A Hand-Built Box on the Corner Could Help Bring an End to Book Deserts

The Little Free Library movement hopes to provide literature in low-income communities.

(Photo: Alison Hibbard)

May 20, 2015· 2 MIN READ
Culture and education editor Liz Dwyer has written about race, parenting, and social justice for several national publications. She was previously education editor at Good.

There’s a small painted wooden box down the hill from my house, and it’s chock-full of books. People in the neighborhood can take a tome to read—everything from a steamy romance novel to a treatise on current events can be obtained—or they can bring a text and place it inside for someone else to enjoy.

The box is one of more than 27,000 Little Free Libraries around the world—some of them are built to look like black cats or castles. Or school buses. Now the nonprofit behind the movement to foster literacy and build community is working to spread the concept to parts of America where it’s tough to find something to read: book deserts. To help ensure that this happens, the organization has launched a Kickstarter campaign to raise $50,000, money that will help install and maintain Little Free Libraries in the high-poverty rural and urban communities that need them most.

“When you look at how important the ability to read is to someone's outcome, not having access to books is a huge societal problem,” wrote Kris Huson, the nonprofit’s director of marketing and communications, in an email. “Poverty, poor health, and crime are all wedded to the inability to read well. So if we can plant a box of books on the corner that now people can easily access, why wouldn't we? It's so simple and a very positive step.”

One in five children in the United States lives in poverty, and according to Reading Is Fundamental, two-thirds of kids who live in low-income homes have no books there. When I first moved to Los Angeles in 1998, I worked in impoverished Compton, California, as a third-grade teacher. I required my students to have a silent reading book, but—as too many teachers working in underserved schools discover—then I realized that I’d have to be the one providing those texts.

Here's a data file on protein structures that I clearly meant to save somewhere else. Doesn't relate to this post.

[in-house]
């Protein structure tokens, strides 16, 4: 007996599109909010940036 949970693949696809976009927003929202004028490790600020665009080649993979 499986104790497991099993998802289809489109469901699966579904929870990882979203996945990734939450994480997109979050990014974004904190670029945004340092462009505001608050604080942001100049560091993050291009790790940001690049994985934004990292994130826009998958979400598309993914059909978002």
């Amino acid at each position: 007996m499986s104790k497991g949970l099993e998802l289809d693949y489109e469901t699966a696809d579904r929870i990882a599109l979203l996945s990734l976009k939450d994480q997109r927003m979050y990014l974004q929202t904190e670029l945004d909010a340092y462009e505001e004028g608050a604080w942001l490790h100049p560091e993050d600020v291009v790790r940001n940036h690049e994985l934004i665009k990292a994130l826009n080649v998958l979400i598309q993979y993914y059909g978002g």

Thanks to budget cuts, access to a school library was limited. I couldn’t tell my students to walk to the public library a mile and a half away from their homes because the high crime rate in the community might endanger their safety. If their parents wanted to drive them to a brick-and-mortar bookstore, there were none around—the closest was on the USC campus, 12 miles to the north.

Even if a parent is able to make the trek to a bookstore or order a text online, as Little Free Library notes on its Kickstarter page, “families cannot afford to buy books, which average $10 a piece. For many families, taking care of basic needs will always win over buying books.”

The organization hopes to provide books to educators that can be sent home over the summer with children. The connection with schools is part of the Little Free Library legacy. The first of the imaginative-looking boxes was built in Wisconsin in 2009 by the nonprofit’s founder, Todd Bol. He made it look like a small schoolhouse in honor of his mom, who had been a teacher and an avid reader.

“Yesterday we helped a group build 40 Little Free Libraries that will be installed in 40 rural book deserts in Western Wisconsin. Today, I talked with a public librarian in Eastern Tennessee who wants to put Little Free Libraries in high needs areas that are far from her public library,” wrote Huson. The organization hopes to expand its connection to law enforcement agencies. “Last Friday 20 libraries went to the Los Angeles Police Department who will put [them] in high needs neighborhoods," she added.

Huson wrote that the schools and organizations it collaborates with become stewards of literacy in their communities. “They are our on-the-ground sets of eyes and ears who know where books are needed most. Every single day, we help address book access. Every day we are ending book deserts,” wrote Huson.